Today, the U.S. Court of Appeals for the Second Circuit reversed the 2015 corruption conviction of former Assembly Speaker Sheldon Silver and ordered a new trial in light of the Supreme Court’s decision in McDonnell v. United States.
Indiana Secretary of State Connie Lawson said she will give some voter information to the Commission on "Election Integrity," but Indiana civic groups and others argue in a lawsuit submitted to Lake County court that doing so violates state law.
The state senate approved a bill that would automatically register eligible citizens to vote when they interact with the DMV, unless they decline, following a vote by the House last month. It now goes to the governor who is expected to sign it.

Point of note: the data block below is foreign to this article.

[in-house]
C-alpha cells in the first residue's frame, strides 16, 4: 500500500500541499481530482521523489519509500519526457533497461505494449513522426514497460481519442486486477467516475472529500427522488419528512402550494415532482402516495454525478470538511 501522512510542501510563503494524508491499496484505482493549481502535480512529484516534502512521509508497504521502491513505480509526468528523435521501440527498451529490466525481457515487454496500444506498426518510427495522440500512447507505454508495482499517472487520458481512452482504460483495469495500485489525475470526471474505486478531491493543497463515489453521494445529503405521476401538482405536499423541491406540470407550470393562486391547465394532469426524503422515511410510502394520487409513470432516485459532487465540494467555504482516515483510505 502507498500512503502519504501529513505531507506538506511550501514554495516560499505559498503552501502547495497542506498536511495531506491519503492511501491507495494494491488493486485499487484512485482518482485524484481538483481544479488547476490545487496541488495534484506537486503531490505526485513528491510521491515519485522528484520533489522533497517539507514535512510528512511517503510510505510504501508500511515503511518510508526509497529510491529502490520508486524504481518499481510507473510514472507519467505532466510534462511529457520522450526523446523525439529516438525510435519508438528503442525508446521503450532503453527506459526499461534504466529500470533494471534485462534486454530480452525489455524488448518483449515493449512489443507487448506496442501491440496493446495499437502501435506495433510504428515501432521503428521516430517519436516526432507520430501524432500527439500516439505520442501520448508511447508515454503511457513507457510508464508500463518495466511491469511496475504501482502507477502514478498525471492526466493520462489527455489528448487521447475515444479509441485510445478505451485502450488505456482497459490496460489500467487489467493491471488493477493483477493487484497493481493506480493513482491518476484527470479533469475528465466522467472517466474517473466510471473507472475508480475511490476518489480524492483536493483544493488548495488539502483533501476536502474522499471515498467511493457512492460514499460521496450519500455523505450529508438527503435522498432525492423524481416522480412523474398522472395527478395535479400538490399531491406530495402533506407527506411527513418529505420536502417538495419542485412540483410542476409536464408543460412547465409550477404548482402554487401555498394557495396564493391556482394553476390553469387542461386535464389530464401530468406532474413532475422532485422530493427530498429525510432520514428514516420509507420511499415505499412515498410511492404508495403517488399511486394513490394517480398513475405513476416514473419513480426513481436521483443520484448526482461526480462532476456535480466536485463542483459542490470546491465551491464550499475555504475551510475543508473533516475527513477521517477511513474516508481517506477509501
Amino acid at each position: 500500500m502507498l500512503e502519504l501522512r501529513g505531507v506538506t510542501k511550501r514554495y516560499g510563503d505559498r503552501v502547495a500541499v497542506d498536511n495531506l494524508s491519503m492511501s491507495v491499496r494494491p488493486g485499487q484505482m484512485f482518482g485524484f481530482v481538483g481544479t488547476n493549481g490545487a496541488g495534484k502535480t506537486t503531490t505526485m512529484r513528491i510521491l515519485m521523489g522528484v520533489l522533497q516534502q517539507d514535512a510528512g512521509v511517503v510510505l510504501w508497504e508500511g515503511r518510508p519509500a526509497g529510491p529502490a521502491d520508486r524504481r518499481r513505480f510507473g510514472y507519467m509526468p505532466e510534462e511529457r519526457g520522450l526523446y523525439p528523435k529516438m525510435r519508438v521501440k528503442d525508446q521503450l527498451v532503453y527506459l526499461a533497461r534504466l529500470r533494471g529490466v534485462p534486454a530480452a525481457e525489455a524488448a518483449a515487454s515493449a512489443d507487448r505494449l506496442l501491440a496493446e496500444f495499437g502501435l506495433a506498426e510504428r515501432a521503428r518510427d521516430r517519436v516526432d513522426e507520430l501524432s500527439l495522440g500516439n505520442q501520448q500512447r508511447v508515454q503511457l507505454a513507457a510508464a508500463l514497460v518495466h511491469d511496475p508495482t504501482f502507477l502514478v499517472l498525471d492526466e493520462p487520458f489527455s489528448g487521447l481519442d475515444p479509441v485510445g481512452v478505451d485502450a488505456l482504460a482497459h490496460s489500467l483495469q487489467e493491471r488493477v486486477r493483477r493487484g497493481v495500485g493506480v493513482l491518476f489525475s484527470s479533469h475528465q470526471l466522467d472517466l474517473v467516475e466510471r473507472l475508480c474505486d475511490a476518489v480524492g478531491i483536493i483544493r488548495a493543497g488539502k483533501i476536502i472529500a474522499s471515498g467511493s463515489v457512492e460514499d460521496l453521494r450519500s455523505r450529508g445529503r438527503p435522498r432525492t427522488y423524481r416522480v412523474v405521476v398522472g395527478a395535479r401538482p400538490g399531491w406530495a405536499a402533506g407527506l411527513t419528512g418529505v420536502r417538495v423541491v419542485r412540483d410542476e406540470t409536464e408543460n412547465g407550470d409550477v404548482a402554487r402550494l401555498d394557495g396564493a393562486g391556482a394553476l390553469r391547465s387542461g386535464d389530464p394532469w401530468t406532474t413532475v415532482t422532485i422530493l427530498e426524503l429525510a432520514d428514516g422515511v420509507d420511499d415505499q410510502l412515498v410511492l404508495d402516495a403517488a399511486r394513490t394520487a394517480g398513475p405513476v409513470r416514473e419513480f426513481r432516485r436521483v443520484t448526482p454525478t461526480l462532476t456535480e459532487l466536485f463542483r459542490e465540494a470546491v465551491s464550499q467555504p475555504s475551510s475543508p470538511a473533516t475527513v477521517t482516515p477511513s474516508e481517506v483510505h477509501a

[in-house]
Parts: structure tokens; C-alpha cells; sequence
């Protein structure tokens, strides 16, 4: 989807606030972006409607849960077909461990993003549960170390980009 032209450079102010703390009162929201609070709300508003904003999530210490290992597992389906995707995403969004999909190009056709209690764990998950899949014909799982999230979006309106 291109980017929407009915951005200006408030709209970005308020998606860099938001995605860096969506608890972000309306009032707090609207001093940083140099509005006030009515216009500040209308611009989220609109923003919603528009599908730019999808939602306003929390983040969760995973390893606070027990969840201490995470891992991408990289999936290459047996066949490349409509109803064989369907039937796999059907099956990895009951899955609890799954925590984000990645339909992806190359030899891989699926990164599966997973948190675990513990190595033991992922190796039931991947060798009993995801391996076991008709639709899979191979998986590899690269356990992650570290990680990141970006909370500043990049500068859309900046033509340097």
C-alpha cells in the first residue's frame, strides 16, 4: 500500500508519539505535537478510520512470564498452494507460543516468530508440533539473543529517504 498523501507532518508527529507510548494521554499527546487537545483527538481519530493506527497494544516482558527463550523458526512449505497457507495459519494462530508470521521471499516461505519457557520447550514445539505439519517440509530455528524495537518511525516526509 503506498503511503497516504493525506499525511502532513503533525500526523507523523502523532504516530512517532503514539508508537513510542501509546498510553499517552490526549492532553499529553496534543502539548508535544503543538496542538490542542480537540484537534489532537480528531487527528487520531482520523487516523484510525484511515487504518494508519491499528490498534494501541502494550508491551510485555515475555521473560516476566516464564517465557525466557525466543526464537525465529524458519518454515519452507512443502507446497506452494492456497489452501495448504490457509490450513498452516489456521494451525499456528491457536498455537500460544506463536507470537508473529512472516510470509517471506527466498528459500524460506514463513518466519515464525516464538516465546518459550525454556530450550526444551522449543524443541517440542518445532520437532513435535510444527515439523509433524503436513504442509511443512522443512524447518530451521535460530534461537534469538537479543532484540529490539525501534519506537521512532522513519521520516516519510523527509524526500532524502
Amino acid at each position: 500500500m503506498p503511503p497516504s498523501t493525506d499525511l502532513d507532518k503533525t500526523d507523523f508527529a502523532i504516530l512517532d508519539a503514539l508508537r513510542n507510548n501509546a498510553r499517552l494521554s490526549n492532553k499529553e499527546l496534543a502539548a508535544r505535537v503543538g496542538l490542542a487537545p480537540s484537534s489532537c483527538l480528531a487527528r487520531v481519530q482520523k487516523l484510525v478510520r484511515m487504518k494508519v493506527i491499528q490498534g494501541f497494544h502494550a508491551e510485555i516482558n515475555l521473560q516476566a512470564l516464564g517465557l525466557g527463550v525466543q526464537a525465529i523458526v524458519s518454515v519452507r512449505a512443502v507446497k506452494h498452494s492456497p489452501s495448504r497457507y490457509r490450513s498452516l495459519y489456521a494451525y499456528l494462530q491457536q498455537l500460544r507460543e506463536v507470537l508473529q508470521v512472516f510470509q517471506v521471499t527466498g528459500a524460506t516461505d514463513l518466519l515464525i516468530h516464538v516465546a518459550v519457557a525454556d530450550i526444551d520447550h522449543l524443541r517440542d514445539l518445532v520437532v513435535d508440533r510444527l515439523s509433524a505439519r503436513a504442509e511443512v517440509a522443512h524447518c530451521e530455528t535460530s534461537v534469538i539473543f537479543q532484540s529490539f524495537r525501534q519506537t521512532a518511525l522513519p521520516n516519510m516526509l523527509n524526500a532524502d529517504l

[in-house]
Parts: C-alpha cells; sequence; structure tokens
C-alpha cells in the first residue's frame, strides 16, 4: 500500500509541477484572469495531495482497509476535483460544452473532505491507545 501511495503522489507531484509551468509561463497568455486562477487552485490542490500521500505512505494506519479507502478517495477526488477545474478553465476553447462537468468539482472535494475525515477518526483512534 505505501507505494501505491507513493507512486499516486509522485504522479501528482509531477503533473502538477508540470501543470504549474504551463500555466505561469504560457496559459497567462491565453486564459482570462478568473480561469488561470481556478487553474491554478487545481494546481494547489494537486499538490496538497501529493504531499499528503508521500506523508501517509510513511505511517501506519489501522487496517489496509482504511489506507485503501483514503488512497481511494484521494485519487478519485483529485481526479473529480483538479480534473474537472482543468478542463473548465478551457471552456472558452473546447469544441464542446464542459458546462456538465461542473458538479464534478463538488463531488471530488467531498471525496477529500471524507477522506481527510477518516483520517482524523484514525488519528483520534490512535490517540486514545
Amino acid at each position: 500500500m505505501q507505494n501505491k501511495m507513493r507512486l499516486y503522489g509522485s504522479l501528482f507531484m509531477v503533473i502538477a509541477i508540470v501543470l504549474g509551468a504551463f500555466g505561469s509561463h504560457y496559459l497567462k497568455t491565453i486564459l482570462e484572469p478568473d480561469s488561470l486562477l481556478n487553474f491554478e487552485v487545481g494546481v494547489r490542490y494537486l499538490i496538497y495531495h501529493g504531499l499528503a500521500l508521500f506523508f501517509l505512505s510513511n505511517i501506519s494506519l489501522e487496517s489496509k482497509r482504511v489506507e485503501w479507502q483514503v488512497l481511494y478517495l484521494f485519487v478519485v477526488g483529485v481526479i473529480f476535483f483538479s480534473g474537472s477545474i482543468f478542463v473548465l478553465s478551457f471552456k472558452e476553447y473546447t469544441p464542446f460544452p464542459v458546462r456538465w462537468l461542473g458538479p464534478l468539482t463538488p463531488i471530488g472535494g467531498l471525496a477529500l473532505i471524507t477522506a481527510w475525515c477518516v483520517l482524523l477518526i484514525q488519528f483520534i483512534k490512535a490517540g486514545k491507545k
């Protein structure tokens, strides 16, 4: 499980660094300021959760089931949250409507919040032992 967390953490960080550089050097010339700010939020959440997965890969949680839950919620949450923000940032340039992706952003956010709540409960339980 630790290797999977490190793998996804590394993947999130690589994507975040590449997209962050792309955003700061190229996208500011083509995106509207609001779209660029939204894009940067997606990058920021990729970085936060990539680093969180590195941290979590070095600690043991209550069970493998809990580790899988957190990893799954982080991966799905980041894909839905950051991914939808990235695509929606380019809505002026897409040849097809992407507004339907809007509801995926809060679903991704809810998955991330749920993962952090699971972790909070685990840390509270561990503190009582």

A letter requesting personal information on U.S. voters threatens to violate individual privacy, and further justifies concerns that the Presidential Advisory Commission on Election Integrity was conceived to drive voter suppression efforts.
Amid ongoing investigations into Russia’s unprecedented cyberattacks around the 2016 election, this Brennan Center report outlines specific actions lawmakers can quickly take to insulate voting technology from continued foreign interference.
The release last Friday of President Trump’s latest financial disclosure report raised as many questions as it answered, and triggered renewed calls for the President to release his personal tax returns.
Today, the U.S. Supreme Court announced it will hear oral argument this fall in Gill v. Whitford, offering the Justices their first opportunity in more than a decade to weigh in on the constitutionality of partisan gerrymandering.
The vast majority of Americans, whether liberal or conservative, Democrat or Republican, believe that the campaign finance system needs “fundamental changes,” or that it should be “completely rebuilt.”